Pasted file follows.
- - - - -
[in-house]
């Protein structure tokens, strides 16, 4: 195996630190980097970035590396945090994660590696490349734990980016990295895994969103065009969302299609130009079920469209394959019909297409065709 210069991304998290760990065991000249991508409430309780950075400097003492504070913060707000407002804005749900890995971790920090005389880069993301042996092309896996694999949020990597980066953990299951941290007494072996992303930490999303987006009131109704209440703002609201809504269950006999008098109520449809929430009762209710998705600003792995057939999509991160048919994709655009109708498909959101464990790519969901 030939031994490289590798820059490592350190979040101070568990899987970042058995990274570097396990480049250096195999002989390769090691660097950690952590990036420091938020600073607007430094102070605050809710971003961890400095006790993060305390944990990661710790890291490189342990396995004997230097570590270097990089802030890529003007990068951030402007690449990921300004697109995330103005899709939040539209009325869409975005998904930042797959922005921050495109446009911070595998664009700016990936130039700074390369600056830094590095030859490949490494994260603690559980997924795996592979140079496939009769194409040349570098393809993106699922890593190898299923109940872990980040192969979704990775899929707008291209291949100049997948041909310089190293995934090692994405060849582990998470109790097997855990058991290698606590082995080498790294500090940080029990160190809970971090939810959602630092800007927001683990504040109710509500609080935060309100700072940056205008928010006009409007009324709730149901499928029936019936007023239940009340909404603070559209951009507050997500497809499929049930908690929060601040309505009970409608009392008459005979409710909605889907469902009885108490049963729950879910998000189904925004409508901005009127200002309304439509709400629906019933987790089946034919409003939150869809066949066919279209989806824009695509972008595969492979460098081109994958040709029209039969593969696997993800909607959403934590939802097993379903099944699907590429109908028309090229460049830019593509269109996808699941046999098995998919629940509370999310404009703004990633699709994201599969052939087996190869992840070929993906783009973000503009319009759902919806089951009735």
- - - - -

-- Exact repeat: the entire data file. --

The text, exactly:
[in-house]
């Protein structure tokens, strides 16, 4: 195996630190980097970035590396945090994660590696490349734990980016990295895994969103065009969302299609130009079920469209394959019909297409065709 210069991304998290760990065991000249991508409430309780950075400097003492504070913060707000407002804005749900890995971790920090005389880069993301042996092309896996694999949020990597980066953990299951941290007494072996992303930490999303987006009131109704209440703002609201809504269950006999008098109520449809929430009762209710998705600003792995057939999509991160048919994709655009109708498909959101464990790519969901 030939031994490289590798820059490592350190979040101070568990899987970042058995990274570097396990480049250096195999002989390769090691660097950690952590990036420091938020600073607007430094102070605050809710971003961890400095006790993060305390944990990661710790890291490189342990396995004997230097570590270097990089802030890529003007990068951030402007690449990921300004697109995330103005899709939040539209009325869409975005998904930042797959922005921050495109446009911070595998664009700016990936130039700074390369600056830094590095030859490949490494994260603690559980997924795996592979140079496939009769194409040349570098393809993106699922890593190898299923109940872990980040192969979704990775899929707008291209291949100049997948041909310089190293995934090692994405060849582990998470109790097997855990058991290698606590082995080498790294500090940080029990160190809970971090939810959602630092800007927001683990504040109710509500609080935060309100700072940056205008928010006009409007009324709730149901499928029936019936007023239940009340909404603070559209951009507050997500497809499929049930908690929060601040309505009970409608009392008459005979409710909605889907469902009885108490049963729950879910998000189904925004409508901005009127200002309304439509709400629906019933987790089946034919409003939150869809066949066919279209989806824009695509972008595969492979460098081109994958040709029209039969593969696997993800909607959403934590939802097993379903099944699907590429109908028309090229460049830019593509269109996808699941046999098995998919629940509370999310404009703004990633699709994201599969052939087996190869992840070929993906783009973000503009319009759902919806089951009735």